Author Tags: Art, War

It wasn't exactly Steve Fonyo running all the way across Canada, or Rick Hansen doing his Man in Motion tour.

But Alan MacLeod's Great Canadian War Statue Search required persistence and stamina.

Having had a great uncle who fought in World War I, Nova Scotia-born-and-raised Alan MacLeod of Victoria commenced an unprecedented odyssey in 2011, searching across Canada to document and showcase all military statuary erected between 1918 and 1929 that feature a figure of a Canadian soldier in bronze or stone.

His resulting compendium, Remembered in Bronze and Stone: Canada's Great War Memorial Statuary (Heritage $24.95), profiles 130 distinctive Great War memorials with family histories of the fallen and biographies of the craftsmen who made the statues.

Coeur de Lion MacCarthy's Winged Victory statues commissioned by the CPR for their rail stations in Montreal, Winnipeg, and Vancouver are perhaps the most recognizable. There are statues from each province, representative works by well-known sculptors such Alfred Howell in Ontario and New Brunswick; as well as statures by Sydney March and George William Hill; but most of the sculptors are unheralded. Many of the sculptors were unnamed artisans in Italy where many of the statues were made.
British Columbia has relatively few statues erected in comparison to the number of those who served--but the B.C. statues are no less interesting.

The book's cover shows Emanuel Hahn's "grieving soldier" statue located at Fernie, B.C. It's one of ten similar statues credited to Hahn's design that can be found across the country. The original that first appeared at Westville, Nova Scotia in 1921 was something of a Cadillac, a status symbol for communities who wanted to show how much they cared, but only one other copy was bronze like the original. The other eight were granite, carved by craftsmen using the same scale and Hahn design. Some have since suffered due to preservation issues.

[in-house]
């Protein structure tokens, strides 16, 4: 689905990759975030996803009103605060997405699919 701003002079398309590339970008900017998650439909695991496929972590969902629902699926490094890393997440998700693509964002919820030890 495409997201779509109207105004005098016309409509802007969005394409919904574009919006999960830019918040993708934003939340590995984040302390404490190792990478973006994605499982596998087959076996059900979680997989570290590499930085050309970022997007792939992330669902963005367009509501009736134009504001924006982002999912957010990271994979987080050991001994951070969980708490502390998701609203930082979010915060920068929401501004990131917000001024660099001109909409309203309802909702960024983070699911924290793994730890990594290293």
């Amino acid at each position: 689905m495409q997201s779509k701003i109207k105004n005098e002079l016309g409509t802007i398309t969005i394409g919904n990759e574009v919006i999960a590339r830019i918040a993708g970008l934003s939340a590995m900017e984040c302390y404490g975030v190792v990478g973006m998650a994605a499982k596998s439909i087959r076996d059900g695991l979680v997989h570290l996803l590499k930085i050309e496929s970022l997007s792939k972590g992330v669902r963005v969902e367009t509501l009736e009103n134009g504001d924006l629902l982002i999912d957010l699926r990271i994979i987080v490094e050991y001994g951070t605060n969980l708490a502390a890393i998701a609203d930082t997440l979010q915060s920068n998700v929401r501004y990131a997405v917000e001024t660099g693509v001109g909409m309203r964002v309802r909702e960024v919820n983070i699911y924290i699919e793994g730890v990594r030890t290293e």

"The imitations are not all equally well executed," MacLeod writes, "and not every carver felt obligated to pay slavish homage to the Hahn original."

MacLeod also recalls how 7,000 people gathered in New Westminster on Remembrance Day in 1922 to witness the dedication of a new Board of Trade-sponsored war memorial representing a bronze, wounded soldier wearing a head bandage and no helmet. With his bayonet mounted, he peers over his soldier, seemingly ready for action, but also contemplative. A soldier named Major Jackson envisaged the design and A. Fabri was the Italian sculptor who produced it. The event was the subject of a Saturday Night magazine article.

"The figure wears the green patina typical of bronzes exposed to the elements for an extended time," MacLeod writes, "a patina that only enhances its effect. Because it is bronze rather than marble, the head-bandaged soldier of New Westminster retains all of its 1922 physical integrity--it is as vivid, evocative and impressive as it was on the occasion of its unveiling."

The striking bronze soldier on a granite base at the northeast corner of the B.C. Legislature grounds is credited to Sydney March (1876-1968). We learn he was one of eight siblings who were sculptors, including Vernon March who was chiefly commissioned to undertake a World War I memorial in Ottawa that was commenced in 1926 and not completed until it was finally dedicated by King George VI in 1939--just before World War II was started.

"Sidney March's Victoria soldier takes a back seat to none of his other sculptures," MacLeod writes. "The soldier is unique--in contrast to most of his stone and bronze comrades across the country, he is not handsome, he is not young, his face is one only a mother could love.

"He is a worn, weathered, ancient-looking infantryman wielding his Lee-Enfield, bayonet mounted, ready to deal with the enemy. Weather-beaten face notwithstanding, this is one of the finest war-monument soldiers in Canada."

Approximately 60,000 Canadians died as a result of the so-called Great War. For a new generation of Canadians who have never heard of Ypres, the Somme, Vimy and Passchendaele, Remembered in Bronze and Stone is a novel approach to education.